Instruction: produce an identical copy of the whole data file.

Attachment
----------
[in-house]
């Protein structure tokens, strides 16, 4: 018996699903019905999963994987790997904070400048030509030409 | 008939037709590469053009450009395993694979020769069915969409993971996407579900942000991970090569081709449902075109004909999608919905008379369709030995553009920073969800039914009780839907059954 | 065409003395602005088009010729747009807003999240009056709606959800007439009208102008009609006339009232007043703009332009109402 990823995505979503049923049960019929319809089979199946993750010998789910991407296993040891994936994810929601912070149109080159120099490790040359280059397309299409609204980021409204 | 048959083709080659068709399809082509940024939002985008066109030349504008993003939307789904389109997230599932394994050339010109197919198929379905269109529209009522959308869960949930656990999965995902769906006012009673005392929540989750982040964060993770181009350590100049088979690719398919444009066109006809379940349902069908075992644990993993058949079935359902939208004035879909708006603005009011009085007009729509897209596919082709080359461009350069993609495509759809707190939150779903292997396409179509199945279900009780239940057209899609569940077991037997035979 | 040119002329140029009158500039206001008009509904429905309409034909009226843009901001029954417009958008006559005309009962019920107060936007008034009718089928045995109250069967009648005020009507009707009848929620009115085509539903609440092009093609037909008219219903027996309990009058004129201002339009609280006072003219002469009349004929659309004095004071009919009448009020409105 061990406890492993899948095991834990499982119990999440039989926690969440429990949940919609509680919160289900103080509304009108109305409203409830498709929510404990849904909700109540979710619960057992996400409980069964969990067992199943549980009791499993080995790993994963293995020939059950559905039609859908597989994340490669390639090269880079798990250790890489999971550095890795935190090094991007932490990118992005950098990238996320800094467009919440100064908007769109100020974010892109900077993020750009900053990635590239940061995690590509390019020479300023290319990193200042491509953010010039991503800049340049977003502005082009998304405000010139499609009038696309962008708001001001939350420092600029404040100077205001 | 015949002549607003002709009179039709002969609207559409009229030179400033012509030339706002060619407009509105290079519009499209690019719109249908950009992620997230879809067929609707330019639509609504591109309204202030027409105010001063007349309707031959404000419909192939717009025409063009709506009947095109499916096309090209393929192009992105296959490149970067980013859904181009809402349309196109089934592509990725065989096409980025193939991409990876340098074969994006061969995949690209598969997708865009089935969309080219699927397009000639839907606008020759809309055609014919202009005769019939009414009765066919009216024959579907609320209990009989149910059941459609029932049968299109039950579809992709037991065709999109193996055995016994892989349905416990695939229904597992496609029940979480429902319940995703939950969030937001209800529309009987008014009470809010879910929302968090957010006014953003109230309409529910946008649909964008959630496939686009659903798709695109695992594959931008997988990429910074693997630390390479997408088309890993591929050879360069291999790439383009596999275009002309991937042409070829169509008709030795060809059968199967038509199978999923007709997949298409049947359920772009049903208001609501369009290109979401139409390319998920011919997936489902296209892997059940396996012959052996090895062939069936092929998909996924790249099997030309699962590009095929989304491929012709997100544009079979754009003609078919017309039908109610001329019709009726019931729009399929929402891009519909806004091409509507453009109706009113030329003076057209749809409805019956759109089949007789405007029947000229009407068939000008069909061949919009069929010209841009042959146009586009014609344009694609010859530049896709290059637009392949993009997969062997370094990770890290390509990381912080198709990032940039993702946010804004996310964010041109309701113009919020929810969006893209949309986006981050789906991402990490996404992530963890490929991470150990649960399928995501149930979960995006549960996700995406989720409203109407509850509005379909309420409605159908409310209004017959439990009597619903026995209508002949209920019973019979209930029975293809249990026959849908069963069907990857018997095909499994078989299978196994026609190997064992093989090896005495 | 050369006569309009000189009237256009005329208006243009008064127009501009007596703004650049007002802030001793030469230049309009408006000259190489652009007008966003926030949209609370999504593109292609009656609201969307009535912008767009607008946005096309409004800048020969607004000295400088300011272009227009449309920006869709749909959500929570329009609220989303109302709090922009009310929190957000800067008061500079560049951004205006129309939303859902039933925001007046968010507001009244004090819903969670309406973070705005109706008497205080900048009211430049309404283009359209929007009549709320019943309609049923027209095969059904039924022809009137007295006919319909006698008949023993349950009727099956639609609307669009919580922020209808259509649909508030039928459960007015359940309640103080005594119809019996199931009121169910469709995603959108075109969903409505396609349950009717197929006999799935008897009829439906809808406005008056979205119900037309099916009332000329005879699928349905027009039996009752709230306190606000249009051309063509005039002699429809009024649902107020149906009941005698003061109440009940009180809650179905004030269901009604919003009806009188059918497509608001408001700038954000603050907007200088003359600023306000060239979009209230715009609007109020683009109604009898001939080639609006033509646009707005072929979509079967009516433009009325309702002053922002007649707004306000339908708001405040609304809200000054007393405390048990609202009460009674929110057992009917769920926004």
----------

[in-house]
């Protein structure tokens, strides 16, 4: 018996699903019905999963994987790997904070400048030509030409 | 008939037709590469053009450009395993694979020769069915969409993971996407579900942000991970090569081709449902075109004909999608919905008379369709030995553009920073969800039914009780839907059954 | 065409003395602005088009010729747009807003999240009056709606959800007439009208102008009609006339009232007043703009332009109402 990823995505979503049923049960019929319809089979199946993750010998789910991407296993040891994936994810929601912070149109080159120099490790040359280059397309299409609204980021409204 | 048959083709080659068709399809082509940024939002985008066109030349504008993003939307789904389109997230599932394994050339010109197919198929379905269109529209009522959308869960949930656990999965995902769906006012009673005392929540989750982040964060993770181009350590100049088979690719398919444009066109006809379940349902069908075992644990993993058949079935359902939208004035879909708006603005009011009085007009729509897209596919082709080359461009350069993609495509759809707190939150779903292997396409179509199945279900009780239940057209899609569940077991037997035979 | 040119002329140029009158500039206001008009509904429905309409034909009226843009901001029954417009958008006559005309009962019920107060936007008034009718089928045995109250069967009648005020009507009707009848929620009115085509539903609440092009093609037909008219219903027996309990009058004129201002339009609280006072003219002469009349004929659309004095004071009919009448009020409105 061990406890492993899948095991834990499982119990999440039989926690969440429990949940919609509680919160289900103080509304009108109305409203409830498709929510404990849904909700109540979710619960057992996400409980069964969990067992199943549980009791499993080995790993994963293995020939059950559905039609859908597989994340490669390639090269880079798990250790890489999971550095890795935190090094991007932490990118992005950098990238996320800094467009919440100064908007769109100020974010892109900077993020750009900053990635590239940061995690590509390019020479300023290319990193200042491509953010010039991503800049340049977003502005082009998304405000010139499609009038696309962008708001001001939350420092600029404040100077205001 | 015949002549607003002709009179039709002969609207559409009229030179400033012509030339706002060619407009509105290079519009499209690019719109249908950009992620997230879809067929609707330019639509609504591109309204202030027409105010001063007349309707031959404000419909192939717009025409063009709506009947095109499916096309090209393929192009992105296959490149970067980013859904181009809402349309196109089934592509990725065989096409980025193939991409990876340098074969994006061969995949690209598969997708865009089935969309080219699927397009000639839907606008020759809309055609014919202009005769019939009414009765066919009216024959579907609320209990009989149910059941459609029932049968299109039950579809992709037991065709999109193996055995016994892989349905416990695939229904597992496609029940979480429902319940995703939950969030937001209800529309009987008014009470809010879910929302968090957010006014953003109230309409529910946008649909964008959630496939686009659903798709695109695992594959931008997988990429910074693997630390390479997408088309890993591929050879360069291999790439383009596999275009002309991937042409070829169509008709030795060809059968199967038509199978999923007709997949298409049947359920772009049903208001609501369009290109979401139409390319998920011919997936489902296209892997059940396996012959052996090895062939069936092929998909996924790249099997030309699962590009095929989304491929012709997100544009079979754009003609078919017309039908109610001329019709009726019931729009399929929402891009519909806004091409509507453009109706009113030329003076057209749809409805019956759109089949007789405007029947000229009407068939000008069909061949919009069929010209841009042959146009586009014609344009694609010859530049896709290059637009392949993009997969062997370094990770890290390509990381912080198709990032940039993702946010804004996310964010041109309701113009919020929810969006893209949309986006981050789906991402990490996404992530963890490929991470150990649960399928995501149930979960995006549960996700995406989720409203109407509850509005379909309420409605159908409310209004017959439990009597619903026995209508002949209920019973019979209930029975293809249990026959849908069963069907990857018997095909499994078989299978196994026609190997064992093989090896005495 | 050369006569309009000189009237256009005329208006243009008064127009501009007596703004650049007002802030001793030469230049309009408006000259190489652009007008966003926030949209609370999504593109292609009656609201969307009535912008767009607008946005096309409004800048020969607004000295400088300011272009227009449309920006869709749909959500929570329009609220989303109302709090922009009310929190957000800067008061500079560049951004205006129309939303859902039933925001007046968010507001009244004090819903969670309406973070705005109706008497205080900048009211430049309404283009359209929007009549709320019943309609049923027209095969059904039924022809009137007295006919319909006698008949023993349950009727099956639609609307669009919580922020209808259509649909508030039928459960007015359940309640103080005594119809019996199931009121169910469709995603959108075109969903409505396609349950009717197929006999799935008897009829439906809808406005008056979205119900037309099916009332000329005879699928349905027009039996009752709230306190606000249009051309063509005039002699429809009024649902107020149906009941005698003061109440009940009180809650179905004030269901009604919003009806009188059918497509608001408001700038954000603050907007200088003359600023306000060239979009209230715009609007109020683009109604009898001939080639609006033509646009707005072929979509079967009516433009009325309702002053922002007649707004306000339908708001405040609304809200000054007393405390048990609202009460009674929110057992009917769920926004």